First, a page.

Iran admits that it is governing out of the 7th Century

I firmly believe that military force should be the last option in dealing with Iran. But I also believe that, whether we talk with the Iranians, enact embargoes against the Iranians, threaten the Iranians, or whatever else the heck we decide to do vis a vis the Iranians (including an Osirak or Syria approach), we ought to understand that we’re dealing with 7th Century people who are on the verge of possessing 21st Century WMDs:

Homosexuals deserve to be executed or tortured and possibly both, an Iranian leader told British MPs during a private meeting at a peace conference, The Times has learned.

Mohsen Yahyavi is the highest-ranked politician to admit that Iran believes in the death penalty for homosexuality after a spate of reports that gay youths were being hanged.


The latest row involves a woman hanged this June in the town of Gorgan after becoming pregnant by her brother. He was absolved after expressing his remorse. Britain said that this demonstrated the unequal treatment of men and women in law and breached Iran’s pledge to restrict the death penalty to the most serious crimes.

A series of reported executions of gays, including two underage boys whose public hanging was posted on the internet, has alarmed human rights campaigners.


Under the Freedom of Information Act, the FCO released papers to The Times about the death penalty being used in Iran for homosexuality, adultery and sex outside marriage.

Minutes taken by an official describe a meeting between British and Iranian MPs at the Inter-Parliamentary Union, a peace body, in May. When the Britons raised the hangings of Asqari and Marhouni, the leader of the Iranian delegation, Mr Yahyavi, a member of his parliament’s energy committee, was unflinching. He “explained that according to Islam gays and lesbianism were not permitted,” the record states. “He said that if homosexual activity is in private there is no problem, but those in overt activity should be executed [he initially said tortured but changed it to executed]. He argued that homosexuality is against human nature and that humans are here to reproduce. Homosexuals do not reproduce.”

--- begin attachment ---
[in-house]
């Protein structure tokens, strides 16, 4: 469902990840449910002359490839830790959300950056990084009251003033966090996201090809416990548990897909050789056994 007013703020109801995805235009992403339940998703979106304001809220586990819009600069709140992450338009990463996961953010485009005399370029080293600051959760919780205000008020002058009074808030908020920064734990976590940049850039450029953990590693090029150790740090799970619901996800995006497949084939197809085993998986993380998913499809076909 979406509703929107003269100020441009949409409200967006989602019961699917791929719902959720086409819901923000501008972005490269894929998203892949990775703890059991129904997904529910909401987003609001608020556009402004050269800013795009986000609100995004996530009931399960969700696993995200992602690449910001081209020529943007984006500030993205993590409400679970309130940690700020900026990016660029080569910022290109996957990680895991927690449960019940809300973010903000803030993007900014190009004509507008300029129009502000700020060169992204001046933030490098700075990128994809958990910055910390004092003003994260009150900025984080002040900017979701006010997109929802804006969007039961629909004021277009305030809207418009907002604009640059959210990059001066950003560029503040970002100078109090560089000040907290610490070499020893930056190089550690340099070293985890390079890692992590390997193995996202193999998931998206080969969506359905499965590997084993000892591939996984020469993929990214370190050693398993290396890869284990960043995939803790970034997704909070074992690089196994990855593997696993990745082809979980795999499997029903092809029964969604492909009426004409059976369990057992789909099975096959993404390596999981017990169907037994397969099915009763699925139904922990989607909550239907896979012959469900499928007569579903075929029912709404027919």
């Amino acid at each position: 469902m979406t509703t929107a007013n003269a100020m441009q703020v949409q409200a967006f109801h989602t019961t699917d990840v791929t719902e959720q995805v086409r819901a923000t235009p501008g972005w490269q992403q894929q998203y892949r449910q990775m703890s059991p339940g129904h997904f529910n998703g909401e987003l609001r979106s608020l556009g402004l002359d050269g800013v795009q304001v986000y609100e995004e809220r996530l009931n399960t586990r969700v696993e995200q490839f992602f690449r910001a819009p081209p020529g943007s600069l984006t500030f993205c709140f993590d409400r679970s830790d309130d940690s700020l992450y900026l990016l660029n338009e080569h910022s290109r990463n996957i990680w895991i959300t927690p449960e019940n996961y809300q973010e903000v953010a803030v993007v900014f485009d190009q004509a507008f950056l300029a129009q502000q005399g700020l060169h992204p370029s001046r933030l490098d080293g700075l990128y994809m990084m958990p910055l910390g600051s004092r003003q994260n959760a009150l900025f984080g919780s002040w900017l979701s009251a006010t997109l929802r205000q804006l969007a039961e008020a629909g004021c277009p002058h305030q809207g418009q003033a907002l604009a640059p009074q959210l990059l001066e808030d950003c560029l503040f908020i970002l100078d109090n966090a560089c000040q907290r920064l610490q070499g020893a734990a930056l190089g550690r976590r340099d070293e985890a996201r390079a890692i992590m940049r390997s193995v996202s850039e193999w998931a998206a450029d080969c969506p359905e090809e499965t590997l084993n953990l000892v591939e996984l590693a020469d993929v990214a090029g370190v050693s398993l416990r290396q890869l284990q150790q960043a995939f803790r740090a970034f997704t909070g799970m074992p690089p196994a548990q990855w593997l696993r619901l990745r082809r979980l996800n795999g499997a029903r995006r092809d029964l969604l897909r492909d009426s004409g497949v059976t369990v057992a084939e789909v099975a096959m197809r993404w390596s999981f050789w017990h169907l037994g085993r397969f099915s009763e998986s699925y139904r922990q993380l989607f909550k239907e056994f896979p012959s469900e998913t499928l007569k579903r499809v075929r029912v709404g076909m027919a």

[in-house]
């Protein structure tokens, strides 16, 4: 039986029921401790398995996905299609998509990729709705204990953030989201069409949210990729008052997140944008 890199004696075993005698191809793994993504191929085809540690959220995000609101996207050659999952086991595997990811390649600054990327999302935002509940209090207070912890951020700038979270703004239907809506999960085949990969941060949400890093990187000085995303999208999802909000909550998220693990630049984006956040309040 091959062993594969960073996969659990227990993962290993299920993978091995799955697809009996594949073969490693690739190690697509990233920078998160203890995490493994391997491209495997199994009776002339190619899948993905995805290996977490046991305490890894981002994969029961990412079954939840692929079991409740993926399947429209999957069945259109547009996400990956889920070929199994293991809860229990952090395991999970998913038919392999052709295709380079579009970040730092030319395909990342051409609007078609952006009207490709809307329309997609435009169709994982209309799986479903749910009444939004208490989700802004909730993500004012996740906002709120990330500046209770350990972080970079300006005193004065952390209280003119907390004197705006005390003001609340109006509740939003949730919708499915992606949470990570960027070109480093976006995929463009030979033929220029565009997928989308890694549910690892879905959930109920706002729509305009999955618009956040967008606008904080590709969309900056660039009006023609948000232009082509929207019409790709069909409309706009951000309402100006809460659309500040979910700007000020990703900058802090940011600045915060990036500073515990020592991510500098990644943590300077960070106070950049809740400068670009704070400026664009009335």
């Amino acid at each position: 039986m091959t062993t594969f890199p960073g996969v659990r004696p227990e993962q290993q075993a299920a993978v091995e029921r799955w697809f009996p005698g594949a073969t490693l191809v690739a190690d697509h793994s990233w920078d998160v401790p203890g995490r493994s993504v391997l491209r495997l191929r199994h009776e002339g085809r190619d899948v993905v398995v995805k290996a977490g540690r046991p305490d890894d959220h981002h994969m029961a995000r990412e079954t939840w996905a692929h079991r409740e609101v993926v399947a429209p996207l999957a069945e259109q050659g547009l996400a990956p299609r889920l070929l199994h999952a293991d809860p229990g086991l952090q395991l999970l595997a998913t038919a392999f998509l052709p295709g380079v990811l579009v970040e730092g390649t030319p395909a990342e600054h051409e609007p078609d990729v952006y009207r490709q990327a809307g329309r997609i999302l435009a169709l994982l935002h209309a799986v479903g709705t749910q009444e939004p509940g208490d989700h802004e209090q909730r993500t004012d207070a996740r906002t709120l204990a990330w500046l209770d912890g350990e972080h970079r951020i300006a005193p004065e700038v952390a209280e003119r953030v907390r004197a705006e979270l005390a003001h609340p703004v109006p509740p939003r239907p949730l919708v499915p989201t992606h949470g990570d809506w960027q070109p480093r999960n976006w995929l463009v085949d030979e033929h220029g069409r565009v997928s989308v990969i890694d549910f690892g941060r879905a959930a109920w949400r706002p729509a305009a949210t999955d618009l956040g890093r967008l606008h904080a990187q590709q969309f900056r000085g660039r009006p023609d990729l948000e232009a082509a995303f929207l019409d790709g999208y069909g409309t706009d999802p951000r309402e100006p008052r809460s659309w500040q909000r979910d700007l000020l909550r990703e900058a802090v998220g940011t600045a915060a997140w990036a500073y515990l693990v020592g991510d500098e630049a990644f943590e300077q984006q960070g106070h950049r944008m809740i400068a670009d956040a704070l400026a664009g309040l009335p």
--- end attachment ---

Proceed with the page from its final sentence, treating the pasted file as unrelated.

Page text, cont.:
Iran, Mauritania, Saudi Arabia, Sudan, the United Arab Emirates, Yemen and Nigeria apply the death penalty for homosexuality, according to the International Lesbian and Gay Association.

The same article concludes with a helpful list of some of the victim so Sharia law, a law that, when originally enacted, was probably consistent with the law in Western countries as well, during the 7th through 16th Centuries.  The problem is that we in the West have moved on, while those in Iran and other Islamist nations, have not:


— Homosexuals Farbod Mostaar and Ahmad Chooka sentenced to death. Iran said Chooka had kidnapped, knifed and raped a student

— A woman called Soghra was sentenced to stoning for adultery and being an accomplice to her husband’s murder

— Two men executed in public after being found guilty of a homosexual relationship. A newspaper said they were convicted of sodomy, rape and kidnapping

— Zhila Izadi, 13, sentenced to stoning after becoming pregnant with her brother’s child


— Malek Ghorbany sentenced to stoning for adultery

— Leila Qomi sentenced to stoning for adultery and assisting a man who killed her husband. He received 100 lashes


— Jafar Kiana stoned for adultery. His female lover Mokarrameh Ebrahimi sentenced to the same fate.

While I have absolutely no doubt that there are thousands, nay, tens of thousands or even millions of good, decent, humane Iranians, it is patently clear that the country as a whole has embraced a leadership that has no conception of human rights as we understand them in the West.  Iran’s morality and belief systems are entirely different from ours, and we make a terrible mistake if we assume that they use the same decision-making algorithms we in the West do, whether we’re talking about women, gays, WMDs, or the destruction of nations.


8 Responses